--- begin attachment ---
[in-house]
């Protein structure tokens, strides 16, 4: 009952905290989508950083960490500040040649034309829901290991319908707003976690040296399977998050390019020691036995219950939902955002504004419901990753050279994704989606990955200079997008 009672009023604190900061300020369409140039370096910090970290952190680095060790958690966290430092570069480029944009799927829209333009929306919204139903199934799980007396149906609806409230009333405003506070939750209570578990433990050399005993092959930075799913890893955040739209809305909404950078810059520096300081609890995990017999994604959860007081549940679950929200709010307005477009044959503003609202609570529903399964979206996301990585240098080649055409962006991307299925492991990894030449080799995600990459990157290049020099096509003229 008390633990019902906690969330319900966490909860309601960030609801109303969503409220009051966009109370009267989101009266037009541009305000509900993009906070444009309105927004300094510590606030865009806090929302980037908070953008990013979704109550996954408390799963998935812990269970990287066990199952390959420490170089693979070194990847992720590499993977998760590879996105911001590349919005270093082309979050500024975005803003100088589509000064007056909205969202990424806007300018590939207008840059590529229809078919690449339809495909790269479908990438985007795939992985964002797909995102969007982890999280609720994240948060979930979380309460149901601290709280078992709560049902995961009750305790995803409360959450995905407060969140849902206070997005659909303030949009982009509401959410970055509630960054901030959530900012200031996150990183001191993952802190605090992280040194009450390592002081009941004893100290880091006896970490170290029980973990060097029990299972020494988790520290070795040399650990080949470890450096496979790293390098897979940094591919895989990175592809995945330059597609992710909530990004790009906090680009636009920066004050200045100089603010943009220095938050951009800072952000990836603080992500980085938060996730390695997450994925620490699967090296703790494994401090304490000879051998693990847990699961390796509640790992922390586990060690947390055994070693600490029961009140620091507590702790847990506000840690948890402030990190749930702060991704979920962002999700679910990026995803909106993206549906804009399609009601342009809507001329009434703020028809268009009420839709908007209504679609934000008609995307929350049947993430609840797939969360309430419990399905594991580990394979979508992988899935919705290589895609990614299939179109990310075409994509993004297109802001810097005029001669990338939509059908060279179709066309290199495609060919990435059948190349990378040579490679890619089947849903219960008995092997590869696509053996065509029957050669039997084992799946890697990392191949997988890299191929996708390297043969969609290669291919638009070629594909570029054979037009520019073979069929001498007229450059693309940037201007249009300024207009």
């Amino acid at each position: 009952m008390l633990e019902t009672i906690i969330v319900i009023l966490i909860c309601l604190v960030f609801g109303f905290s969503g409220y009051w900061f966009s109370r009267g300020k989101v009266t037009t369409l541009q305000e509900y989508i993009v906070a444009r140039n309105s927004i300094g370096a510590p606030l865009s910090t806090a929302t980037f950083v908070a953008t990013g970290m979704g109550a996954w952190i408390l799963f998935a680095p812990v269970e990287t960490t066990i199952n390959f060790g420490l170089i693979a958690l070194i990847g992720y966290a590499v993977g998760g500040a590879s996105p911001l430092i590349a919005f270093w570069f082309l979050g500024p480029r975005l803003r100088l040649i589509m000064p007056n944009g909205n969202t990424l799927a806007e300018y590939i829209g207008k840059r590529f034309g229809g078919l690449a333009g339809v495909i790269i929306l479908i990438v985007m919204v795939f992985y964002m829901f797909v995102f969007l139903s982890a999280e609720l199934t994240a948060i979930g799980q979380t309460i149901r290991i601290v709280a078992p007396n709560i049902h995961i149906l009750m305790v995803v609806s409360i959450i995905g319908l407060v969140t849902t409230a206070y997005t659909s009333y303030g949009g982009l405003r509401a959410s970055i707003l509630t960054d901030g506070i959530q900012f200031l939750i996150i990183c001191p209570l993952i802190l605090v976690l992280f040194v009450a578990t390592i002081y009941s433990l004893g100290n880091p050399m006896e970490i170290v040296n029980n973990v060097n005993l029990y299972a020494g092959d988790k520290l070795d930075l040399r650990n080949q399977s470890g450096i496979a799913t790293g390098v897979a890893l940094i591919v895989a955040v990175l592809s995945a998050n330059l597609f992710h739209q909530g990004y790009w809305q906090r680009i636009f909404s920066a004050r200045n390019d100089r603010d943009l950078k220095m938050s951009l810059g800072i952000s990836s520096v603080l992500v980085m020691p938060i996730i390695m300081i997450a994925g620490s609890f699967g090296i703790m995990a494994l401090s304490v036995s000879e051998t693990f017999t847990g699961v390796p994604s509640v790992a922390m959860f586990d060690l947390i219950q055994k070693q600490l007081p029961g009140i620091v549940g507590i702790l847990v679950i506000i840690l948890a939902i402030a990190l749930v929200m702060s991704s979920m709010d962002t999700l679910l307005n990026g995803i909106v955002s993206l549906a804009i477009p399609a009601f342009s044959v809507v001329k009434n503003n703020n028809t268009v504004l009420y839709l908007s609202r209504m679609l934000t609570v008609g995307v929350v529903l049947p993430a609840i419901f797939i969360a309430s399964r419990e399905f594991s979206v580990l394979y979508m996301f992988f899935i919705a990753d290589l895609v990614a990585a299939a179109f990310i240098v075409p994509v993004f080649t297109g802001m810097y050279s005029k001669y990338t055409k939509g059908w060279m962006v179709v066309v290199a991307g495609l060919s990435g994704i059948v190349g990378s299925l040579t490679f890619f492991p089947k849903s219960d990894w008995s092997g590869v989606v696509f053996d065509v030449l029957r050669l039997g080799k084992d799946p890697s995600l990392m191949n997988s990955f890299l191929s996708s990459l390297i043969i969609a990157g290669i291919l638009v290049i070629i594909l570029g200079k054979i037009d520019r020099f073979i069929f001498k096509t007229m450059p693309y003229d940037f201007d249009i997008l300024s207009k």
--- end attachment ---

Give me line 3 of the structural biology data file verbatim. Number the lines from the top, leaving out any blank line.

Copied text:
């Amino acid at each position: 009952m008390l633990e019902t009672i906690i969330v319900i009023l966490i909860c309601l604190v960030f609801g109303f905290s969503g409220y009051w900061f966009s109370r009267g300020k989101v009266t037009t369409l541009q305000e509900y989508i993009v906070a444009r140039n309105s927004i300094g370096a510590p606030l865009s910090t806090a929302t980037f950083v908070a953008t990013g970290m979704g109550a996954w952190i408390l799963f998935a680095p812990v269970e990287t960490t066990i199952n390959f060790g420490l170089i693979a958690l070194i990847g992720y966290a590499v993977g998760g500040a590879s996105p911001l430092i590349a919005f270093w570069f082309l979050g500024p480029r975005l803003r100088l040649i589509m000064p007056n944009g909205n969202t990424l799927a806007e300018y590939i829209g207008k840059r590529f034309g229809g078919l690449a333009g339809v495909i790269i929306l479908i990438v985007m919204v795939f992985y964002m829901f797909v995102f969007l139903s982890a999280e609720l199934t994240a948060i979930g799980q979380t309460i149901r290991i601290v709280a078992p007396n709560i049902h995961i149906l009750m305790v995803v609806s409360i959450i995905g319908l407060v969140t849902t409230a206070y997005t659909s009333y303030g949009g982009l405003r509401a959410s970055i707003l509630t960054d901030g506070i959530q900012f200031l939750i996150i990183c001191p209570l993952i802190l605090v976690l992280f040194v009450a578990t390592i002081y009941s433990l004893g100290n880091p050399m006896e970490i170290v040296n029980n973990v060097n005993l029990y299972a020494g092959d988790k520290l070795d930075l040399r650990n080949q399977s470890g450096i496979a799913t790293g390098v897979a890893l940094i591919v895989a955040v990175l592809s995945a998050n330059l597609f992710h739209q909530g990004y790009w809305q906090r680009i636009f909404s920066a004050r200045n390019d100089r603010d943009l950078k220095m938050s951009l810059g800072i952000s990836s520096v603080l992500v980085m020691p938060i996730i390695m300081i997450a994925g620490s609890f699967g090296i703790m995990a494994l401090s304490v036995s000879e051998t693990f017999t847990g699961v390796p994604s509640v790992a922390m959860f586990d060690l947390i219950q055994k070693q600490l007081p029961g009140i620091v549940g507590i702790l847990v679950i506000i840690l948890a939902i402030a990190l749930v929200m702060s991704s979920m709010d962002t999700l679910l307005n990026g995803i909106v955002s993206l549906a804009i477009p399609a009601f342009s044959v809507v001329k009434n503003n703020n028809t268009v504004l009420y839709l908007s609202r209504m679609l934000t609570v008609g995307v929350v529903l049947p993430a609840i419901f797939i969360a309430s399964r419990e399905f594991s979206v580990l394979y979508m996301f992988f899935i919705a990753d290589l895609v990614a990585a299939a179109f990310i240098v075409p994509v993004f080649t297109g802001m810097y050279s005029k001669y990338t055409k939509g059908w060279m962006v179709v066309v290199a991307g495609l060919s990435g994704i059948v190349g990378s299925l040579t490679f890619f492991p089947k849903s219960d990894w008995s092997g590869v989606v696509f053996d065509v030449l029957r050669l039997g080799k084992d799946p890697s995600l990392m191949n997988s990955f890299l191929s996708s990459l390297i043969i969609a990157g290669i291919l638009v290049i070629i594909l570029g200079k054979i037009d520019r020099f073979i069929f001498k096509t007229m450059p693309y003229d940037f201007d249009i997008l300024s207009k």